Bitdefender director of threat research and reporting, Bogdan Botezatu, told Ars that the most likely scenario for exploitation would be a state-sponsored attack on a cloud service as it could affect multiple virtual machines running on the same CPU.

"Don't think of this as the next big tool to exploit ransomware or regular malware, because it doesn't go like that. A side-channel attack is time consuming and it requires hours to pluck information from the CPU. For a cyber criminal trying to get their hands on quick information, there's phishing," Botezatu explained.

"But for a state-sponsored threat actor, targeting a high profile organisation, this thing is gold. Because they have all the time in the world to make guesses and this kind of attack doesn't leave an any forensic traces on computers," he added.

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Posts: 1,535   +849
This is what happens when you implement back doors for government spying. Rest of the world is very generous with American companies while Huawei didn't enjoy this luxury.
The chinese bots are awake today, I see.

No one mentioned China, Huawei, or deliberate backdoors.


Posts: 43   +30
This is what happens when you implement back doors for government spying. Rest of the world is very generous with American companies while Huawei didn't enjoy this luxury.
This is a design flaw. Once Spectre was discovered, hackers went in to overtime look for other ways to exploit speculative execution. The reason why tech companies are fighting to prevent designing back doors is eventually they will be found and exploited, they have there hands full squishing bugs they weren't aware of.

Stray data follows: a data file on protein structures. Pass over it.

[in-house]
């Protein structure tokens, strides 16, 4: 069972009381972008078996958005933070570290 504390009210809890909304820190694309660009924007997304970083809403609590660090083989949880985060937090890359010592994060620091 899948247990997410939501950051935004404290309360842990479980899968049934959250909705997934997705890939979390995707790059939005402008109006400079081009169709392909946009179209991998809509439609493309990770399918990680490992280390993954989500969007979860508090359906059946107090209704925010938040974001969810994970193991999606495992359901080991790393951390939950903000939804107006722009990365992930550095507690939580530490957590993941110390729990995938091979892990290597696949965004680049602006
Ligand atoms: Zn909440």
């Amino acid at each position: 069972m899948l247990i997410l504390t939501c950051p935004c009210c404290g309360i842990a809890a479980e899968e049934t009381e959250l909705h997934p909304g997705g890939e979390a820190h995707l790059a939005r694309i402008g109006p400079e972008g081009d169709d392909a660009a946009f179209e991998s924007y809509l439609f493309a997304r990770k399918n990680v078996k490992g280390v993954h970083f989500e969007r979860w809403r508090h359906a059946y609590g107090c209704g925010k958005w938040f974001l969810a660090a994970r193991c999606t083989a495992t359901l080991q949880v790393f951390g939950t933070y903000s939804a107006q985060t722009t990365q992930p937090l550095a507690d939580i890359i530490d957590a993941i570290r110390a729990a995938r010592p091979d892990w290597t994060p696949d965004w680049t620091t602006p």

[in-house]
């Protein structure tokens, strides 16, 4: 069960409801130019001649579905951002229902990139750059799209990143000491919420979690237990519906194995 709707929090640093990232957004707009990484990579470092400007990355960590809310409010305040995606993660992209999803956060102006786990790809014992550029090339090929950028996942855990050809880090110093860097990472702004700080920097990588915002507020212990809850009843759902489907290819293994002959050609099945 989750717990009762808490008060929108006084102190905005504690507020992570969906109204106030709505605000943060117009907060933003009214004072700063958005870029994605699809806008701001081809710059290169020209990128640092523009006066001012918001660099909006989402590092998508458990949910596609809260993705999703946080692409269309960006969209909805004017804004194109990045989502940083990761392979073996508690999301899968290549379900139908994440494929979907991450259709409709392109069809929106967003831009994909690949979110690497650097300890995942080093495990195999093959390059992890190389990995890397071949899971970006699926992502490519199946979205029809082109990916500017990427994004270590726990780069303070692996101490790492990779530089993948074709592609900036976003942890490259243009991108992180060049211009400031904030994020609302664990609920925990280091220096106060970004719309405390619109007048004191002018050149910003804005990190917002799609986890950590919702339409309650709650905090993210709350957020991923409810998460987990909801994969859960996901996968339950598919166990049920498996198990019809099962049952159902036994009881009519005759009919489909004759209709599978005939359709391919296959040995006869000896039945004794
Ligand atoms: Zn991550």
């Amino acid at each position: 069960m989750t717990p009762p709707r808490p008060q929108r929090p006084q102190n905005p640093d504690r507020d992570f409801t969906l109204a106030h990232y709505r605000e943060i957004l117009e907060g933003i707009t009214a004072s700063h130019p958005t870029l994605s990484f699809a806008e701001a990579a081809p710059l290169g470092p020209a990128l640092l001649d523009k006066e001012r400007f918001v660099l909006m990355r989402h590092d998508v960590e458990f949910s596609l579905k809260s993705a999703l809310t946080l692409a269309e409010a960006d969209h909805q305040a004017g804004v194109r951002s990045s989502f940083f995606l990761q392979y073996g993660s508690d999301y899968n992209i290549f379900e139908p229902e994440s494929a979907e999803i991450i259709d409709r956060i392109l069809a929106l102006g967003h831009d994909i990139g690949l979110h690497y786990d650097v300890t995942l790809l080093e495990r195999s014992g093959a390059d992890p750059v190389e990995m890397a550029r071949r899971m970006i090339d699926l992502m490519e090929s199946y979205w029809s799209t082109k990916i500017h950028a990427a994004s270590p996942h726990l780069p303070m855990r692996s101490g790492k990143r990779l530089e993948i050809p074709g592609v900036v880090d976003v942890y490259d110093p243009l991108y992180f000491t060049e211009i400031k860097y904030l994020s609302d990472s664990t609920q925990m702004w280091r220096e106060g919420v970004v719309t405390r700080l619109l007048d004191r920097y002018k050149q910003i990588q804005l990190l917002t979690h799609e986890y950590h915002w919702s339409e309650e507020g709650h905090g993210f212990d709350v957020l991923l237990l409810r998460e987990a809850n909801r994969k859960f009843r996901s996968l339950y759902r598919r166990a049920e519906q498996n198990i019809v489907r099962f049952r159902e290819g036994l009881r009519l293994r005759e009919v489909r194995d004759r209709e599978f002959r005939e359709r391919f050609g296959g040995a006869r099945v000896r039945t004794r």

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Posts: 22   +37
The chinese bots are awake today, I see.

No one mentioned China, Huawei, or deliberate backdoors.
If I had said Kaspersky I would have been called a Russian bot. I just pointed out a hypocrisy. This is most likely a bug. When a US company is hurt it is considered a real bleeding but for others it is called a fake tomato sauce.
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Posts: 698   +237
Intel again. Seems Intel chips are one big security hole. Made of millions smaller.
What's the name of the next generation Intel chips. "Stinking Lake"?


Posts: 74   +46
Here's the thing. A large percentage of these processor design flaws don't affect the average user to any great degree. Yes it's important to be aware and have fixes in place for the most part, but many require physical access to the system to implement.

Of the ones that don't it would take a very naive user with a total lack of any security awareness to allow any exploit like this to be used against them. And with that sort of user it's pretty much a matter of time any way. Something's going to get them eventually.

IMHO all these articles do is panic anyone who isn't fully informed. But OTOH the real security threat, the lauded IoTs just keeps picking up steam as we wire more and more "smart" products together. That's your real security threat, but no one seems to care.